Security researchers discovered that a new DLL CryptoMix ransomware variant is reportedly using Windows Remote Desktop Services (RDS) to install itself on unsuspecting users’ machines.

Bleeping Computer first learned about the ransomware when someone revealed in its forums that they had suffered an infection. The user went on to note how those responsible for the attack had exploited their machine’s publicly exposed RDS to infiltrate their computer and install the DLL CryptoMix variant. As part of this infection chain, the attackers also apparently enabled the computer’s default admin account and changed its password.

The sample analyzed by Bleeping Computer modified each file it encrypted by appending the .DLL extension to its file name. It then saved a ransom note to the compromised machine informing the victim to send their infection ID number to multiple email addresses, such as [email protected][dot]com, [email protected][dot]com and others. The attackers promised in their note that they would send over payment instructions immediately upon hearing from the victim at all of these email addresses.

The Changing Face of CryptoMix

At the beginning of the year, Coveware observed a similar CryptoMix attack that claimed all ransom payments would go to a fictitious children’s charity. And in March, Bleeping Computer spotted a variant using .CLOP or .CIOP extensions as it apparently shifted its focus to target entire networks instead of individual computers.

This attack also comes amid the growing costs associated with a ransomware attack. In April, Coveware observed that the average payment associated with ransomware in Q1 2019 had risen to $12,762 — an 89 percent increase from Q4 2018’s average of $6,733.

How to Defend Against DLL CryptoMix

Security professionals can help defend their organizations against a DLL CryptoMix infection by implementing a robust data backup strategy and vetting backup policies, including regular testing to make sure the organization can obtain viable backups. Security teams should also use an endpoint management solution to ensure all endpoints’ software is up to date and to acquire greater visibility into the production environment.

More from

Data Privacy: How the Growing Field of Regulations Impacts Businesses

The proposed rules over artificial intelligence (AI) in the European Union (EU) are a harbinger of things to come. Data privacy laws are becoming more complex and growing in number and relevance. So, businesses that seek to become — and stay — compliant must find a solution that can do more than just respond to current challenges. Take a look at upcoming trends when it comes to data privacy regulations and how to follow them. Today's AI Solutions On April…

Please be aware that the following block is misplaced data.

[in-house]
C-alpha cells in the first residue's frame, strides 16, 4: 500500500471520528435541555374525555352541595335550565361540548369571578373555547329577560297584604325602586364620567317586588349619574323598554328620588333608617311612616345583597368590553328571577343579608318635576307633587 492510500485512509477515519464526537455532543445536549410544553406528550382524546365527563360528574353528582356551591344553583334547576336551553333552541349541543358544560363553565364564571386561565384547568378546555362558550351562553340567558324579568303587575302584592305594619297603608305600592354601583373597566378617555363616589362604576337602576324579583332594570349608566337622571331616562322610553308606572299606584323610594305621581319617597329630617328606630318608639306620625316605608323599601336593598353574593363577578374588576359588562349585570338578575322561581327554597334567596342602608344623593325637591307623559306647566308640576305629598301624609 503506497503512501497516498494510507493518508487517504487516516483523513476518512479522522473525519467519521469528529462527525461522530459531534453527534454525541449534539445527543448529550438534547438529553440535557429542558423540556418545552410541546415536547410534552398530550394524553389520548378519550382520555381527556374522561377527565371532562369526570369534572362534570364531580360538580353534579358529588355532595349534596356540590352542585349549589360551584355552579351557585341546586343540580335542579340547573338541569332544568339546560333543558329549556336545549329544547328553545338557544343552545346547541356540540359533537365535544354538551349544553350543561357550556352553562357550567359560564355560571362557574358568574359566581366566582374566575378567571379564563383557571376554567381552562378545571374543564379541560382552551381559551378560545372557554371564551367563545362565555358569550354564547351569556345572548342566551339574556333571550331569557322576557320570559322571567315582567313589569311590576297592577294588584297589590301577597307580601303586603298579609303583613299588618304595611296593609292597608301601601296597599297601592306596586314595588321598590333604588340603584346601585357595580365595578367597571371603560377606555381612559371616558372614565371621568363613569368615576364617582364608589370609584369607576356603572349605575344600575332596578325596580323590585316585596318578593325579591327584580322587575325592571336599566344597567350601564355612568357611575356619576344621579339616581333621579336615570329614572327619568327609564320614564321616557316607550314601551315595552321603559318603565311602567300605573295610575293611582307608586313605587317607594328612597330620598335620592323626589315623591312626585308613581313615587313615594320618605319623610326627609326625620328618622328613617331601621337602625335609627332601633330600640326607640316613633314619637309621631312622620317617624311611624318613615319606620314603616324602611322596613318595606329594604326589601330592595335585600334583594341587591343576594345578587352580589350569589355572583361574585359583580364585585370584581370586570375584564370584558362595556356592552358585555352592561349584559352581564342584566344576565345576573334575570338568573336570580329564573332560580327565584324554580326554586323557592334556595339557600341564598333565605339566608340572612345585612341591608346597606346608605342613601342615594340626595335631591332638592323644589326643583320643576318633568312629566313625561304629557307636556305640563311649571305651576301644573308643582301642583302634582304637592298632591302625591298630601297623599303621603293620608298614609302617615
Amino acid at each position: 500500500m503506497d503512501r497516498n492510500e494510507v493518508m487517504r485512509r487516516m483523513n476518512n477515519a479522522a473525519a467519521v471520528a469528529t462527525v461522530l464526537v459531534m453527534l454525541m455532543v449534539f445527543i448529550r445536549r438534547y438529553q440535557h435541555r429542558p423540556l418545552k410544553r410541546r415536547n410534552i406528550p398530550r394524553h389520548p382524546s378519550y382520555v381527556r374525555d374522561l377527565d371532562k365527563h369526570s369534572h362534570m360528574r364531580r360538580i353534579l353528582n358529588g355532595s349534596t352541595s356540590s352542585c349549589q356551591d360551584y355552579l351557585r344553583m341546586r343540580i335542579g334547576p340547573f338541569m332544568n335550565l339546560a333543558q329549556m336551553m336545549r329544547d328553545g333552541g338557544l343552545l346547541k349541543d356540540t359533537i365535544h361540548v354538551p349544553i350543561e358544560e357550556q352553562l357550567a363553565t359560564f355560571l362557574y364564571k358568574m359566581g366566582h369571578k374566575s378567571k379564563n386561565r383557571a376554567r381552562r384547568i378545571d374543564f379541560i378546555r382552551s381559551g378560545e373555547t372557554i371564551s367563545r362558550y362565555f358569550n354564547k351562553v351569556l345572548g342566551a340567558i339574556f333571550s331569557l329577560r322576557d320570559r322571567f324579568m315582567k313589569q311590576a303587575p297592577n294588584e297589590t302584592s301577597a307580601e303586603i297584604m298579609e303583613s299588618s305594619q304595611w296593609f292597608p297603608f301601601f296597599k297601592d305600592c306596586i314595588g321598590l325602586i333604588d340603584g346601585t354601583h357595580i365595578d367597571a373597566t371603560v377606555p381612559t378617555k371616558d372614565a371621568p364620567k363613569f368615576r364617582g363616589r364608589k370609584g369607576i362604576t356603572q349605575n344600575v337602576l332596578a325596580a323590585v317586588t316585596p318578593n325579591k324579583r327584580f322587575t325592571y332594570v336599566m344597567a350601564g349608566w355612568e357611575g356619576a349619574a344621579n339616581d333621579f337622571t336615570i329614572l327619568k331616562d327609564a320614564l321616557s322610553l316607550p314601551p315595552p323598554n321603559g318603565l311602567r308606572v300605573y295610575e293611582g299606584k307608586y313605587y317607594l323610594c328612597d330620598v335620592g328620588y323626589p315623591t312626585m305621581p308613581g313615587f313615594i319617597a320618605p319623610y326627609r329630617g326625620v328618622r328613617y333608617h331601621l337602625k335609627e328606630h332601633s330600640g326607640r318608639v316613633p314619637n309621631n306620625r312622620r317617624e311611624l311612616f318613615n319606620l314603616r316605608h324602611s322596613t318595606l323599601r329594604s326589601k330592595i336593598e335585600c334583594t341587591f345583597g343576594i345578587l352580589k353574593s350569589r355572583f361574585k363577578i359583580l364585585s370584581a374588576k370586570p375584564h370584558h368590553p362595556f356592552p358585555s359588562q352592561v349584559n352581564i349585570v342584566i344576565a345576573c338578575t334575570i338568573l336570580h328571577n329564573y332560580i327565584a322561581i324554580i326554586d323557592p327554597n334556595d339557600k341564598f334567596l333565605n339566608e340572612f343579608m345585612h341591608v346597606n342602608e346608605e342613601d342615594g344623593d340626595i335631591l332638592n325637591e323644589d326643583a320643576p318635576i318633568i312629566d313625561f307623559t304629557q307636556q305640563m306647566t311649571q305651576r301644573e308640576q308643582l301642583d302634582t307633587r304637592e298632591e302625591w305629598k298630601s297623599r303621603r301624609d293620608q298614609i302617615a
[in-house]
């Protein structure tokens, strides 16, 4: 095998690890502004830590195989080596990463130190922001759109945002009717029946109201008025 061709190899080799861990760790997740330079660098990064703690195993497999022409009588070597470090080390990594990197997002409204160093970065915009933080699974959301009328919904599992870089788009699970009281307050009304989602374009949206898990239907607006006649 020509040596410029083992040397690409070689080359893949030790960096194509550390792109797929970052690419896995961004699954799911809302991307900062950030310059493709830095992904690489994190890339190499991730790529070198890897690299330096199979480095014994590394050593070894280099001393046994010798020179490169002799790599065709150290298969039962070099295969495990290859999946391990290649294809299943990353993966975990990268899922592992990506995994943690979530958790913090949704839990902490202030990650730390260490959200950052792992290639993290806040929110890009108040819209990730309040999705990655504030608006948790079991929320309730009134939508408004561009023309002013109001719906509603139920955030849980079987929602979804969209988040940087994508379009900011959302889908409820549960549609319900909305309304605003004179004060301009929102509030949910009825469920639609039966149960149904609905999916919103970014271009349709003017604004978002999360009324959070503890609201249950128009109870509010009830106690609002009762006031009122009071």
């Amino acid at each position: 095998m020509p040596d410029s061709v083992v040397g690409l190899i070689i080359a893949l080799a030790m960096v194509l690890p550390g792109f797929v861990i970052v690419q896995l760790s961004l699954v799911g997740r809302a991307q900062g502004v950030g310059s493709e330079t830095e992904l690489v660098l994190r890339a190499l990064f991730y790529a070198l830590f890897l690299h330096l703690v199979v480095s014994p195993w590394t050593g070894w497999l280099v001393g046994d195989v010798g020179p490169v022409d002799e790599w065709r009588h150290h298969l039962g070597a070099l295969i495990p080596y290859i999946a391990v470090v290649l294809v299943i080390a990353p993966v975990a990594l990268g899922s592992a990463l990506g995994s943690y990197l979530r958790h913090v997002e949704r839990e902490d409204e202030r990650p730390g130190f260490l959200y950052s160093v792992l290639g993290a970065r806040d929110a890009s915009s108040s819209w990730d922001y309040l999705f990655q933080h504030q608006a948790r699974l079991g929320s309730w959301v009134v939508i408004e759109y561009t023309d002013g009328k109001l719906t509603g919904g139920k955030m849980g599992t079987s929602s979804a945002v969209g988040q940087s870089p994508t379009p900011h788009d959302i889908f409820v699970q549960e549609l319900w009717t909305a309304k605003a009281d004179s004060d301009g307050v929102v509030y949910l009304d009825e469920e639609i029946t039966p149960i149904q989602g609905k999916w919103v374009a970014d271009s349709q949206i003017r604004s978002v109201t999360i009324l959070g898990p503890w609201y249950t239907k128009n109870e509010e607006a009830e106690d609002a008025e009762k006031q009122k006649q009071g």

Why Zero Trust Works When Everything Else Doesn’t

The zero trust security model is proving to be one of the most effective cybersecurity approaches ever conceived. Zero trust — also called zero trust architecture (ZTA), zero trust network architecture (ZTNA) and perimeter-less security — takes a "default deny" security posture. All people and devices must prove explicit permission to use each network resource each time they use that resource. Using microsegmentation and least privileged access principles, zero trust not only prevents breaches but also stymies lateral movement should a breach…

5 Golden Rules of Threat Hunting

When a breach is uncovered, the operational cadence includes threat detection, quarantine and termination. While all stages can occur within the first hour of discovery, in some cases, that's already too late.Security operations center (SOC) teams monitor and hunt new threats continuously. To ward off the most advanced threats, security teams proactively hunt for ones that evade the dashboards of their security solutions.However, advanced threat actors have learned to blend in with their target's environment, remaining unnoticed for prolonged periods. Based…

Third-Party App Stores Could Be a Red Flag for iOS Security

Even Apple can’t escape change forever. The famously restrictive company will allow third-party app stores for iOS devices, along with allowing users to “sideload” software directly. Spurring the move is the European Union’s (EU) Digital Markets Act (DMA), which looks to ensure open markets by reducing the ability of digital “gatekeepers” to restrict content on devices. While this is good news for app creators and end-users, there is a potential red flag: security. Here’s what the compliance-driven change means for…